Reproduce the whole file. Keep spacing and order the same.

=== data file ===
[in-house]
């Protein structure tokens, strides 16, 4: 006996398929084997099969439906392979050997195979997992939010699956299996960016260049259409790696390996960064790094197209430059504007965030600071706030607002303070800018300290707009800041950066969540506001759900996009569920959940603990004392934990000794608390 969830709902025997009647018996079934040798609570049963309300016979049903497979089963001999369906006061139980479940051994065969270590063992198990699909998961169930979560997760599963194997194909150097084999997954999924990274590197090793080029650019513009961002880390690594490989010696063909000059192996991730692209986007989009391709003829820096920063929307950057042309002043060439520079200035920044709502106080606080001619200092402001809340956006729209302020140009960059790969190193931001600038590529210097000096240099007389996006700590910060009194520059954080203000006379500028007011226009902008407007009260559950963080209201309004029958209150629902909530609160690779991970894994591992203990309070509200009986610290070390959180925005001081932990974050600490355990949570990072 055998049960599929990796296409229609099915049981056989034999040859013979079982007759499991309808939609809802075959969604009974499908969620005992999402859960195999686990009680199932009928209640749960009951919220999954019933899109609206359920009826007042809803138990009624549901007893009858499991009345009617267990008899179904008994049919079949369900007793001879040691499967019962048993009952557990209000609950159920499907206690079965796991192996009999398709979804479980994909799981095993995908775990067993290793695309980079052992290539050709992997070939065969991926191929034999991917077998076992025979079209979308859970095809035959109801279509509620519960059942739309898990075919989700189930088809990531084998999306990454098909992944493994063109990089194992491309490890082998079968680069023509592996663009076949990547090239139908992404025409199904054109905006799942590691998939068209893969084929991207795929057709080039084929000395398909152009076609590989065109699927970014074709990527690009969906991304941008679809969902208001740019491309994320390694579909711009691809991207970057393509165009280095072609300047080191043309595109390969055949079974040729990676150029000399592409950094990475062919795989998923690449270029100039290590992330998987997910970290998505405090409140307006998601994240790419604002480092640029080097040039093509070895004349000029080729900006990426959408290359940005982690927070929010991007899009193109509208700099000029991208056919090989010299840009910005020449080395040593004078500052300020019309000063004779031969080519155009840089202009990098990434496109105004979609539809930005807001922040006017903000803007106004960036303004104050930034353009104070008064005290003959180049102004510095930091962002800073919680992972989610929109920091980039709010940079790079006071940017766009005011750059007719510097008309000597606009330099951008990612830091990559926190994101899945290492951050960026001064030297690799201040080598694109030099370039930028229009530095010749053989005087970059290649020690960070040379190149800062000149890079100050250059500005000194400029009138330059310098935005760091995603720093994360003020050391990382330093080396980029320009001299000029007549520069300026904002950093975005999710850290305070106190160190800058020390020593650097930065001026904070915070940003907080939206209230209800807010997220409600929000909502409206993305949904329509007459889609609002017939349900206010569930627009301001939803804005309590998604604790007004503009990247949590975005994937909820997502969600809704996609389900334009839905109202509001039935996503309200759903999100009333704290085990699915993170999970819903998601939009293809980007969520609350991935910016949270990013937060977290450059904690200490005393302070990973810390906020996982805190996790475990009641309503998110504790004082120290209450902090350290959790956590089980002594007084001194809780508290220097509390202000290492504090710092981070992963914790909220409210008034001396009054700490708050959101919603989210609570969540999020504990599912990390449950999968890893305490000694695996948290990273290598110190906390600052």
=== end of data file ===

[in-house]
């Protein structure tokens, strides 16, 4: 006996398929084997099969439906392979050997195979997992939010699956299996960016260049259409790696390996960064790094197209430059504007965030600071706030607002303070800018300290707009800041950066969540506001759900996009569920959940603990004392934990000794608390 969830709902025997009647018996079934040798609570049963309300016979049903497979089963001999369906006061139980479940051994065969270590063992198990699909998961169930979560997760599963194997194909150097084999997954999924990274590197090793080029650019513009961002880390690594490989010696063909000059192996991730692209986007989009391709003829820096920063929307950057042309002043060439520079200035920044709502106080606080001619200092402001809340956006729209302020140009960059790969190193931001600038590529210097000096240099007389996006700590910060009194520059954080203000006379500028007011226009902008407007009260559950963080209201309004029958209150629902909530609160690779991970894994591992203990309070509200009986610290070390959180925005001081932990974050600490355990949570990072 055998049960599929990796296409229609099915049981056989034999040859013979079982007759499991309808939609809802075959969604009974499908969620005992999402859960195999686990009680199932009928209640749960009951919220999954019933899109609206359920009826007042809803138990009624549901007893009858499991009345009617267990008899179904008994049919079949369900007793001879040691499967019962048993009952557990209000609950159920499907206690079965796991192996009999398709979804479980994909799981095993995908775990067993290793695309980079052992290539050709992997070939065969991926191929034999991917077998076992025979079209979308859970095809035959109801279509509620519960059942739309898990075919989700189930088809990531084998999306990454098909992944493994063109990089194992491309490890082998079968680069023509592996663009076949990547090239139908992404025409199904054109905006799942590691998939068209893969084929991207795929057709080039084929000395398909152009076609590989065109699927970014074709990527690009969906991304941008679809969902208001740019491309994320390694579909711009691809991207970057393509165009280095072609300047080191043309595109390969055949079974040729990676150029000399592409950094990475062919795989998923690449270029100039290590992330998987997910970290998505405090409140307006998601994240790419604002480092640029080097040039093509070895004349000029080729900006990426959408290359940005982690927070929010991007899009193109509208700099000029991208056919090989010299840009910005020449080395040593004078500052300020019309000063004779031969080519155009840089202009990098990434496109105004979609539809930005807001922040006017903000803007106004960036303004104050930034353009104070008064005290003959180049102004510095930091962002800073919680992972989610929109920091980039709010940079790079006071940017766009005011750059007719510097008309000597606009330099951008990612830091990559926190994101899945290492951050960026001064030297690799201040080598694109030099370039930028229009530095010749053989005087970059290649020690960070040379190149800062000149890079100050250059500005000194400029009138330059310098935005760091995603720093994360003020050391990382330093080396980029320009001299000029007549520069300026904002950093975005999710850290305070106190160190800058020390020593650097930065001026904070915070940003907080939206209230209800807010997220409600929000909502409206993305949904329509007459889609609002017939349900206010569930627009301001939803804005309590998604604790007004503009990247949590975005994937909820997502969600809704996609389900334009839905109202509001039935996503309200759903999100009333704290085990699915993170999970819903998601939009293809980007969520609350991935910016949270990013937060977290450059904690200490005393302070990973810390906020996982805190996790475990009641309503998110504790004082120290209450902090350290959790956590089980002594007084001194809780508290220097509390202000290492504090710092981070992963914790909220409210008034001396009054700490708050959101919603989210609570969540999020504990599912990390449950999968890893305490000694695996948290990273290598110190906390600052």